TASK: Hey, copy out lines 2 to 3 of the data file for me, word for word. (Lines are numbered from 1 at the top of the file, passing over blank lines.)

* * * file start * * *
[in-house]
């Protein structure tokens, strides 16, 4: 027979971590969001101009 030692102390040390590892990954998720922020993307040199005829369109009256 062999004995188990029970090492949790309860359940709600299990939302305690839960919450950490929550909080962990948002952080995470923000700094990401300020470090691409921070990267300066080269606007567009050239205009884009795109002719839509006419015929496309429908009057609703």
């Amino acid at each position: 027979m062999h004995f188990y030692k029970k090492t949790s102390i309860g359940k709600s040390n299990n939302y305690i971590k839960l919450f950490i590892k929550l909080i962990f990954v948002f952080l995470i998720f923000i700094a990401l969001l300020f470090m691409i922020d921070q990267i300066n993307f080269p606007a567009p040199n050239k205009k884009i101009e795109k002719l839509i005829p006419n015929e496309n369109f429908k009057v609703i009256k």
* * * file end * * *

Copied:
């Protein structure tokens, strides 16, 4: 027979971590969001101009 030692102390040390590892990954998720922020993307040199005829369109009256 062999004995188990029970090492949790309860359940709600299990939302305690839960919450950490929550909080962990948002952080995470923000700094990401300020470090691409921070990267300066080269606007567009050239205009884009795109002719839509006419015929496309429908009057609703």
């Amino acid at each position: 027979m062999h004995f188990y030692k029970k090492t949790s102390i309860g359940k709600s040390n299990n939302y305690i971590k839960l919450f950490i590892k929550l909080i962990f990954v948002f952080l995470i998720f923000i700094a990401l969001l300020f470090m691409i922020d921070q990267i300066n993307f080269p606007a567009p040199n050239k205009k884009i101009e795109k002719l839509i005829p006419n015929e496309n369109f429908k009057v609703i009256k």